Should broadband data hogs pay more? ISP economics say "no"

Ars Technica: "Just over a year ago, Time Warner Cable rolled out an experiment in several cities: monthly data limits for Internet usage that ranged from 5GB to 40GB. Data costs money, and consumers would need to start paying their fair share; the experiment seemed to promise an end to the all-you-can-eat Internet buffet at which contented consumers had stuffed themselves for a decade. Food analogies were embraced by the company, with COO Landel Hobbs saying at the time, "When you go to lunch with a friend, do you split the bill in half if he gets the steak and you have a salad?"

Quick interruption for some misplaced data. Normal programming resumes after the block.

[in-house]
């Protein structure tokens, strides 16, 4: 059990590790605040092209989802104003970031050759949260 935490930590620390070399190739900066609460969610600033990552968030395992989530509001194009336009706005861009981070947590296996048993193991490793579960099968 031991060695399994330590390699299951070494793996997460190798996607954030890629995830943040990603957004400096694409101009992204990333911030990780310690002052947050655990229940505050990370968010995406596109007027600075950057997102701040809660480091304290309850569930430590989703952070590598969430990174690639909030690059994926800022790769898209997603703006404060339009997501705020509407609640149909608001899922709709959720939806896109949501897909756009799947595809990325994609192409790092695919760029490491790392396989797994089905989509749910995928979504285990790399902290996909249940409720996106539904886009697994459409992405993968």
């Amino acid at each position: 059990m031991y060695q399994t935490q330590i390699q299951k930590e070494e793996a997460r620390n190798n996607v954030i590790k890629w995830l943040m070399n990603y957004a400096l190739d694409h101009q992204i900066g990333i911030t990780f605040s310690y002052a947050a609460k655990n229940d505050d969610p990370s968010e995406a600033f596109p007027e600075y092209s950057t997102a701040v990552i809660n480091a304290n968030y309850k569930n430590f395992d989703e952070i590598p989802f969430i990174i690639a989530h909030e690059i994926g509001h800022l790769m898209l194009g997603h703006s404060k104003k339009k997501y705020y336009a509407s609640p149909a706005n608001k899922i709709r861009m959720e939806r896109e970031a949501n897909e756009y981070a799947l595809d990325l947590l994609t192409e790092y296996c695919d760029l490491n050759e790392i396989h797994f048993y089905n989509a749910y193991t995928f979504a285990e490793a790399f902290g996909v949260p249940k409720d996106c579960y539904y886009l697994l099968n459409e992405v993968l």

In the middle of the controversy, TWC boss Glenn Britt told BusinessWeek something similar, though with less edible imagery. "We need a viable model to be able to support the infrastructure of the broadband business," he said. "We made a mistake early on by not defining our business based on the consumption dimension."

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